Helping children learn better

Helping children learn better

Trying to rate the child on his or her learning prowess is the biggest impediment to their progress and most Indian parents are victims of this mindset

Representative image. Credit: iStock Photo

Parents can help children become better learners. Right from when the brain starts developing, the foetus is able to distinguish voices and can listen and slowly comprehend what it hears. This is the beginning of a long learning association between the parent and child. The first step when you are dealing with a baby is to try and figure out how the baby is inclined to learn. Some children learn via what they hear. They are auditory sequential learners. Another set learns via what they see or through pictures. They are visual-spatial learners. There is a third set who learn via touch. They are kinesthetic learners. 

Once parents get an idea of the type of learning their child prefers, half the battle is won. Parents can help their children savour the learning journey by letting them approach new pieces of knowledge in their own way whether by sound, sight or touch.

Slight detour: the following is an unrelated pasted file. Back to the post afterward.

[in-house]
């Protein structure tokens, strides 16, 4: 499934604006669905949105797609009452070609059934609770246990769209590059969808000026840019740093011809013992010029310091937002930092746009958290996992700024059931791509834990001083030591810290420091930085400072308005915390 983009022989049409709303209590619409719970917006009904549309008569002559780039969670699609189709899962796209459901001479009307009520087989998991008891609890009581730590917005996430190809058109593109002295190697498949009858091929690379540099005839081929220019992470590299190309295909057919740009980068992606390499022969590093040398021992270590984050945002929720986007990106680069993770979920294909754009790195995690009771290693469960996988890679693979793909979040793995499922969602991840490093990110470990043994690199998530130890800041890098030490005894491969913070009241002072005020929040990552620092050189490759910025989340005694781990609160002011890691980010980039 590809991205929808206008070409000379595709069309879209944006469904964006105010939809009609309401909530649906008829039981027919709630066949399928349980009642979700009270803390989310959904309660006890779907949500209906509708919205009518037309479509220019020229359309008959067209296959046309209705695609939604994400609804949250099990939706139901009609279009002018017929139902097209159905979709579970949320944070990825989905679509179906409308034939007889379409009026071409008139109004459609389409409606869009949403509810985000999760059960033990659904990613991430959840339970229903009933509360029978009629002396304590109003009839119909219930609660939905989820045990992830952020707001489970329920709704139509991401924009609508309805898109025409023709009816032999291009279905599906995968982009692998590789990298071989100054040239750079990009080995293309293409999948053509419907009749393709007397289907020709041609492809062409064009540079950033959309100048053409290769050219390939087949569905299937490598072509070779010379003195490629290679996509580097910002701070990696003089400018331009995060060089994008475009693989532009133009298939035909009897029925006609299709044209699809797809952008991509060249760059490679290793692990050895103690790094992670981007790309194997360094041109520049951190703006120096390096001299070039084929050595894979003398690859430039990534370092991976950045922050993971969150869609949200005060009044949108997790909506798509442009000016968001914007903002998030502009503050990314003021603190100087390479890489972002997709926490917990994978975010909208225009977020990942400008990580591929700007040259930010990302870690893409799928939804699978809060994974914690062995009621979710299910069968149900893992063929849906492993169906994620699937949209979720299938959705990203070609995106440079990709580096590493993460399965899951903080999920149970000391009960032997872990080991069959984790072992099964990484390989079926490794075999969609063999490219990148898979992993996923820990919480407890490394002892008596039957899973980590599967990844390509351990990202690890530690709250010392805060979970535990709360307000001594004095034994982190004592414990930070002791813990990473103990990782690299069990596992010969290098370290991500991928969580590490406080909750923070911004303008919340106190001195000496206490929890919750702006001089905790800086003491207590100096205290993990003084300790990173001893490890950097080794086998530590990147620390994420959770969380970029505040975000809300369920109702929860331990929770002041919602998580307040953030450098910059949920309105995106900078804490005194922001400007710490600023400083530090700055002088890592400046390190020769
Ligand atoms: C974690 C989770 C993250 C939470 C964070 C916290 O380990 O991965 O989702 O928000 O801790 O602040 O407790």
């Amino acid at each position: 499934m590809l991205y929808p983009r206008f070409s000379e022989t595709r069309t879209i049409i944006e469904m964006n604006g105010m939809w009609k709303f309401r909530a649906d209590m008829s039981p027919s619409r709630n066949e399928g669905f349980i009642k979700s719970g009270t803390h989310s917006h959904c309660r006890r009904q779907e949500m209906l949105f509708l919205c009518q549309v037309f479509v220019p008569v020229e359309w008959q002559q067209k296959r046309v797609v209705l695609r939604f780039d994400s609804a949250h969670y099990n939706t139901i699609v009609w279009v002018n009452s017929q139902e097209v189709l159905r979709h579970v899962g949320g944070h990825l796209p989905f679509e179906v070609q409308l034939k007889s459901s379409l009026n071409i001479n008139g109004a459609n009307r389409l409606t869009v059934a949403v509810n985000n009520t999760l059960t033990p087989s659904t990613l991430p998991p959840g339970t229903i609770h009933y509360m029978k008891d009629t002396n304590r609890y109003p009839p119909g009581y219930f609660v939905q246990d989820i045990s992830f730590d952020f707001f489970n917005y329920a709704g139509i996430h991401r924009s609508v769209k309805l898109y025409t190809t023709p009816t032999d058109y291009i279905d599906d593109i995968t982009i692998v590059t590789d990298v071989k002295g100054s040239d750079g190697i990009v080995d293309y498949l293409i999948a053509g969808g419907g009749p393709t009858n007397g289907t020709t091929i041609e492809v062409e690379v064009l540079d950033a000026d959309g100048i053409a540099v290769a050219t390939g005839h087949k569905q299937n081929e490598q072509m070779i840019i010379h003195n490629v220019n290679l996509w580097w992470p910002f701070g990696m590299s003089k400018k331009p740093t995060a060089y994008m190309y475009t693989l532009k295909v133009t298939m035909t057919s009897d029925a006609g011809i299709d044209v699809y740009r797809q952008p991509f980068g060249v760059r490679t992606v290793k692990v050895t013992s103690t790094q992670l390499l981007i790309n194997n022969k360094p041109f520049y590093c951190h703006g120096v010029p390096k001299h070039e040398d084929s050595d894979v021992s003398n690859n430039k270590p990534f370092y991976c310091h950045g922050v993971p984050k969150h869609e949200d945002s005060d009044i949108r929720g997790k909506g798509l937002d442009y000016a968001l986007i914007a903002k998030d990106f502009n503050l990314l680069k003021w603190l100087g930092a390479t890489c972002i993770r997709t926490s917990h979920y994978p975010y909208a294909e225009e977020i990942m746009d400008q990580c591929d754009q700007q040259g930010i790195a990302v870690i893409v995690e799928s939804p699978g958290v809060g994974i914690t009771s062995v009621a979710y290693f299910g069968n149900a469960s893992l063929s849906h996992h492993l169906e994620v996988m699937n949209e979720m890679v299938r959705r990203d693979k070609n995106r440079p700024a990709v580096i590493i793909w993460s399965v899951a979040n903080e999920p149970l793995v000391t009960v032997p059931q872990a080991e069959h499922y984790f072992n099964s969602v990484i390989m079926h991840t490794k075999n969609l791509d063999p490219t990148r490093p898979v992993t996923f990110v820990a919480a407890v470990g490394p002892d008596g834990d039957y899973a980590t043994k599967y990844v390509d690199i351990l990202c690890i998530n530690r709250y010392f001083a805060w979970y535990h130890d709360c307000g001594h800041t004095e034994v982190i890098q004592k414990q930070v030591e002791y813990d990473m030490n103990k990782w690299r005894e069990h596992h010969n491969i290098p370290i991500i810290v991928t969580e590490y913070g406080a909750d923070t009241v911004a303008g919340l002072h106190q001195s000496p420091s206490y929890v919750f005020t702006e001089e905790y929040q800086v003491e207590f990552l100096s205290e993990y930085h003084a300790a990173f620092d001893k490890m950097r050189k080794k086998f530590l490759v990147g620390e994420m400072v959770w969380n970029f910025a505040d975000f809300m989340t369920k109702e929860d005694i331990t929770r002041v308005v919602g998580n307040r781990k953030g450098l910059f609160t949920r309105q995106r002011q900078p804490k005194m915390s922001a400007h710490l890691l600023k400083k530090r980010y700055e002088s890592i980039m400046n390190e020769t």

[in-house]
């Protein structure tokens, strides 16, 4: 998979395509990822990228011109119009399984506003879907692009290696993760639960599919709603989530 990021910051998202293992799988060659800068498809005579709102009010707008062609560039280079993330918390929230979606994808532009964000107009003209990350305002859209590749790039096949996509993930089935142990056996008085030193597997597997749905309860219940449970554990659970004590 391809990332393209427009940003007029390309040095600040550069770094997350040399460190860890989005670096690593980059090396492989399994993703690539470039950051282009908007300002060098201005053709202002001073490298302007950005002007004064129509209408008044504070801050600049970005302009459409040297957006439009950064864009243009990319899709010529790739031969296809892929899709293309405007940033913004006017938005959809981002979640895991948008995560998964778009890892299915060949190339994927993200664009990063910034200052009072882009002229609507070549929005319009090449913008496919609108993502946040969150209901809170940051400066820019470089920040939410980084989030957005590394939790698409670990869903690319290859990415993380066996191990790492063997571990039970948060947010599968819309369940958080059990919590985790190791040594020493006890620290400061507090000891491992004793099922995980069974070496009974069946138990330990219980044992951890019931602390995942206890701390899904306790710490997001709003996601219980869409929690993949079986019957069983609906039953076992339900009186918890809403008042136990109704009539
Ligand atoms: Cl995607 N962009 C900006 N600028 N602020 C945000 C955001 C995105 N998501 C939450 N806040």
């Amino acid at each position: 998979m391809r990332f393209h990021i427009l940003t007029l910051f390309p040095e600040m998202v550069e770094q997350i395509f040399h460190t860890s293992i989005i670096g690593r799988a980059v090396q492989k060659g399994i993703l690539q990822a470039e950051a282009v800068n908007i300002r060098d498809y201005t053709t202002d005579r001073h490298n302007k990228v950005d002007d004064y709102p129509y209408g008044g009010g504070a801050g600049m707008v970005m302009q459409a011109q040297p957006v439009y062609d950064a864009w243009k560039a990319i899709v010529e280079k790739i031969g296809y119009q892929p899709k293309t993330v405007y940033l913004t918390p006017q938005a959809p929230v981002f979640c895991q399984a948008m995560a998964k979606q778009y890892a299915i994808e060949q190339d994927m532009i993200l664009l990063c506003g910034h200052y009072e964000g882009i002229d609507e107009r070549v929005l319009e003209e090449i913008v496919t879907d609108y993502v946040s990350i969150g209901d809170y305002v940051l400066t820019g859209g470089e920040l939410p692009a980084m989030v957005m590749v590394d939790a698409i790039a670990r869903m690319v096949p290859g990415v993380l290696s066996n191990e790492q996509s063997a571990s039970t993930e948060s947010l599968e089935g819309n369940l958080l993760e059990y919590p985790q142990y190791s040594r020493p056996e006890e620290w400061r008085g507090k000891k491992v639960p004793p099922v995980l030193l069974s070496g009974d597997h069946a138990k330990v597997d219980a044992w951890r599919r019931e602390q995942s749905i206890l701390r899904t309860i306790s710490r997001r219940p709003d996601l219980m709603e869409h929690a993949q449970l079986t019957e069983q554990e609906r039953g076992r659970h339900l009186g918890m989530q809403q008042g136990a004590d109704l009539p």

Trying to rate the child on his or her learning prowess is the biggest impediment to their progress and most Indian parents are victims of this mindset. They want tangible measures of their child’s achievements and learning milestones to give them a sense of satisfaction and improved self-worth. Instead of letting the child explore and self-discovery,  they force-feed facts and measure the child’s memory and rote-learning skills. A test based on memory skills does not really measure intelligence but be it at home or at school, overzealous parents are obsessed with putting their tiny tots through the pre-defined grind. Interviews at nursery schools are no less competitive than the entrance exams for prestigious engineering colleges. 

Spending time with your little ones, reading together, laughing over pictures, listening to your child’s interpretation of a picture, doing fun science experiments, showing them the night sky,  going on an exploratory walk of the park, these may not convert directly into marks but will successfully nurture a happy learner who is ready to begin an educational journey. 

(The author is an Early Childhood Consultant)

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